SP: “I always get on with my right foot, and I bend down and kiss the ground of the plane. I kiss my hand and put my hand down on the ground of the plane. Getting off, I kiss my hand and put my hand down to the floor.”
The informant is my grandmother. She is an 83-year-old woman of Ashkenazi Jewish descent who was born in New York City and currently lives in Fort Lee, New Jersey. SP is an extremely anxious flyer and has been for her entire life. She said that she has done these rituals since the first time she flew on an airplane when she was a young girl. Though she doesn’t remember specifically learning or coming up with these rituals, she remarked that the Pope kisses the ground when he gets off a plane, so she expects it was inspired by that. She said that when she does this ritual, specifically kissing the ground, people often stop or look at her. At this moment, she usually tells the flight attendant that she is a very nervous flyer.
Though my grandmother is the only person in my family who has a fear of flying, I was always encouraged by other family members, who make a ritual out of doing so, to step onto airplanes with my right foot.
It’s interesting to me how these rituals for flying on airplanes seem to be derived from other folklore or cultural practices. I imagine that the idea of it being good luck to get onto a plane with your right foot is connected to the phrase “starting off on the right foot,” which is an expression used to indicate that someone or something is starting in a positive way. Thus, this ritual can literally be seen as starting a flight off on the right foot. Moreover, my grandmother described how the Pope kisses the ground when he gets off a plane, which may have inspired her in this ritual. She may have seen him do this on television or in the newspaper. However, the act of kissing one’s hand and touching an object is a common gesture done during a blessing. For example, in Jewish culture, parents place their hands on their children’s heads when doing the blessings for sons and daughters. Moreover, on certain holidays, rabbis carry Torahs around the synagogue so that congregants can touch it with their prayer books. Sometimes people kiss their books after touching the Torah and some do it before, so this ritual can be seen as an individual blessing the Torah, blessing themselves through their contact with it, or both. Thus, my grandmother my grandmother kissing her hand and then touching the ground before flying can be interpreted as her blessing the plane so that she will have a safe flight.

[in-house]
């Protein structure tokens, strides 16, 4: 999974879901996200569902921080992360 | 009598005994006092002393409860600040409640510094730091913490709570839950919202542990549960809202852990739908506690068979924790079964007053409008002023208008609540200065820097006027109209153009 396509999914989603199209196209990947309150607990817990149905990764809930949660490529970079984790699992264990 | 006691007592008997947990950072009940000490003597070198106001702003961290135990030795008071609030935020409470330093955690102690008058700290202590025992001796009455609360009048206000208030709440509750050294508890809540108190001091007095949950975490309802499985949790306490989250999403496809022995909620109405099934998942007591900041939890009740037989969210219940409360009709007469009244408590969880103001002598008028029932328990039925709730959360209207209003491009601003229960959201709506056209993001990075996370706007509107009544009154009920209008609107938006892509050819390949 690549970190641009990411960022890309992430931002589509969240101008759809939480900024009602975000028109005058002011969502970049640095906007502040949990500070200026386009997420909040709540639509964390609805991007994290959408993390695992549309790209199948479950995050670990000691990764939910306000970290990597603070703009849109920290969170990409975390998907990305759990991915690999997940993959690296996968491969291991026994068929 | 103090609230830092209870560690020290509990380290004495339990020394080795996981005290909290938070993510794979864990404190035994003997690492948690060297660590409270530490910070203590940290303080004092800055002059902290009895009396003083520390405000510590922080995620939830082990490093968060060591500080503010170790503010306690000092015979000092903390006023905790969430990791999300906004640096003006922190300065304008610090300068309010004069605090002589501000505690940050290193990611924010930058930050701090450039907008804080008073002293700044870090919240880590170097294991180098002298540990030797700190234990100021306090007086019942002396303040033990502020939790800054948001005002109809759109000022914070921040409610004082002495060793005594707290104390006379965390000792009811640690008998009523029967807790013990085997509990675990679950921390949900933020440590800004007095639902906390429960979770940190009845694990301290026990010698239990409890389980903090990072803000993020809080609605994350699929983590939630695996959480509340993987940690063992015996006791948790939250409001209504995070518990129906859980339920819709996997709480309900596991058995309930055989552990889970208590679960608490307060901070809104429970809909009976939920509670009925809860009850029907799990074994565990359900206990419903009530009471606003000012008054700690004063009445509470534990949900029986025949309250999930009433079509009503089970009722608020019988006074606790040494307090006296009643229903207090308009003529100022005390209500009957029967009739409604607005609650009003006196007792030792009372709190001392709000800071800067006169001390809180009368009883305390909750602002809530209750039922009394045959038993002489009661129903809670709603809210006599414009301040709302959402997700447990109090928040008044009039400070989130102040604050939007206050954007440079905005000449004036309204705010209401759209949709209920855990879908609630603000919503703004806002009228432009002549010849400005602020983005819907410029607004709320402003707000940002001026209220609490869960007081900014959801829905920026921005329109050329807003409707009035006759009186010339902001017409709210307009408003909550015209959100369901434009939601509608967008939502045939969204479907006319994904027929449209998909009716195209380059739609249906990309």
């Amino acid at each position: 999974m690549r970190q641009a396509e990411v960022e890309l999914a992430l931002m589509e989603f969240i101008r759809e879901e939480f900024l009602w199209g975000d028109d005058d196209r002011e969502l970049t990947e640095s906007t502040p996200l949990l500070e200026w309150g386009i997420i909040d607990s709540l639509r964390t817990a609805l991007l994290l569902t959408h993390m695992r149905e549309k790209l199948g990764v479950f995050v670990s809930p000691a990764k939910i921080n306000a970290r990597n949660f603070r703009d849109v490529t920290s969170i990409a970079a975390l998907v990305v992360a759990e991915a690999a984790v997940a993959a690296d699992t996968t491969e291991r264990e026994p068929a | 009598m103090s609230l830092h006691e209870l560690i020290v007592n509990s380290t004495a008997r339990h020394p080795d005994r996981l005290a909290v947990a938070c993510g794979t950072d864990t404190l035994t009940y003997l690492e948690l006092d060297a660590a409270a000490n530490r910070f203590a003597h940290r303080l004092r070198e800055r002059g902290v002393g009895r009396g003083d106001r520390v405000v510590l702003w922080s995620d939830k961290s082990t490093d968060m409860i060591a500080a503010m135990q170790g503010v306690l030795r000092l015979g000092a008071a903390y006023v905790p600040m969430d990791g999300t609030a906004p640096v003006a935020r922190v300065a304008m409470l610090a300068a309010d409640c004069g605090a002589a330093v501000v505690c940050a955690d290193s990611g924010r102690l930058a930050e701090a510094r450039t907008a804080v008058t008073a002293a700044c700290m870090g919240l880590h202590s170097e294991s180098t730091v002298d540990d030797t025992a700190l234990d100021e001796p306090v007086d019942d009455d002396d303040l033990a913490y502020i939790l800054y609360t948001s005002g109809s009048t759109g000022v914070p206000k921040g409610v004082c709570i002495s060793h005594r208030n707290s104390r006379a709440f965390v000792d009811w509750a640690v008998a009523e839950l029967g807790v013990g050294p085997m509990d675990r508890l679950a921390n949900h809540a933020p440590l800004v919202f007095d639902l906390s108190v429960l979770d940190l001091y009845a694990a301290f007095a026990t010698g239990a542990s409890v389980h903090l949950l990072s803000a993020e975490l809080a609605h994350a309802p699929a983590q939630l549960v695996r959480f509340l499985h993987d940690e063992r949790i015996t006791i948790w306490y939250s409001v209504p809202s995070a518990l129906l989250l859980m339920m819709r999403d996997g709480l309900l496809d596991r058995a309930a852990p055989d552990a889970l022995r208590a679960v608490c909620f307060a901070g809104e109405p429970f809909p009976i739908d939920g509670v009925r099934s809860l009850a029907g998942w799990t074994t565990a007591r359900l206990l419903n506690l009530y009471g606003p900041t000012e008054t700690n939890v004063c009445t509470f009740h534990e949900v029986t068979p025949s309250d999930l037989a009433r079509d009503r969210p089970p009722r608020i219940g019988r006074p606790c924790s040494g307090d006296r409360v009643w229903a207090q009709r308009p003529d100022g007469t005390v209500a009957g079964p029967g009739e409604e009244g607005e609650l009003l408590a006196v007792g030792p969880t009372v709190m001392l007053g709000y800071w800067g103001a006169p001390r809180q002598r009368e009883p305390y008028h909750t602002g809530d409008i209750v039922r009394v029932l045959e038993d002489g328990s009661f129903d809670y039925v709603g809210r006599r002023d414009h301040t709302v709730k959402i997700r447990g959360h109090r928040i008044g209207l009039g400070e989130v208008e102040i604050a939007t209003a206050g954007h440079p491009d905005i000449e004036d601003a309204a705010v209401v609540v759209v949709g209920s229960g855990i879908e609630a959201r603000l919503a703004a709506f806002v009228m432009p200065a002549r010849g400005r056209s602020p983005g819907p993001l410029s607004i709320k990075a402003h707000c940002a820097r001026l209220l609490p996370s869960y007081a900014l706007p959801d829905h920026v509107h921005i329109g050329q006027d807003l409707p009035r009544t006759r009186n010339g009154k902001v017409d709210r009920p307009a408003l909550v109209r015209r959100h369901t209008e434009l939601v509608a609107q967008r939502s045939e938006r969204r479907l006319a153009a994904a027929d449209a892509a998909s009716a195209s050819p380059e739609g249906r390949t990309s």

I didn’t know about my grandmother’s ritual of kissing her hand and then touching the ground of an airplane upon boarding and exiting. Upon speaking to her about it, I realized that this may be a way to convey how she feels to the people around her. She said that she often uses flight attendants’ confusion at her performance of this ritual as an opportunity to tell them that she’s a nervous flyer. For this reason, I think that this ritual may serve a practical purpose as an emotional or spiritual one. Because she communicates her fear, the flight attendant may be more inclined to be caring or considerate to my grandmother, perhaps soothing her anxiety.
These good luck rituals are deeply comforting to my grandmother. She has never been in a plane accident, so she has no reason to believe that these rituals don’t work. Though my other relatives are not afraid of flying, I think they partake in the ritual of getting on the plane with your right foot similarly because it has never been disproven, so they have no reason not to. I also think that they do this out of an emotional impulse to feel close to my grandmother and to carry on her endearing idiosyncrasies.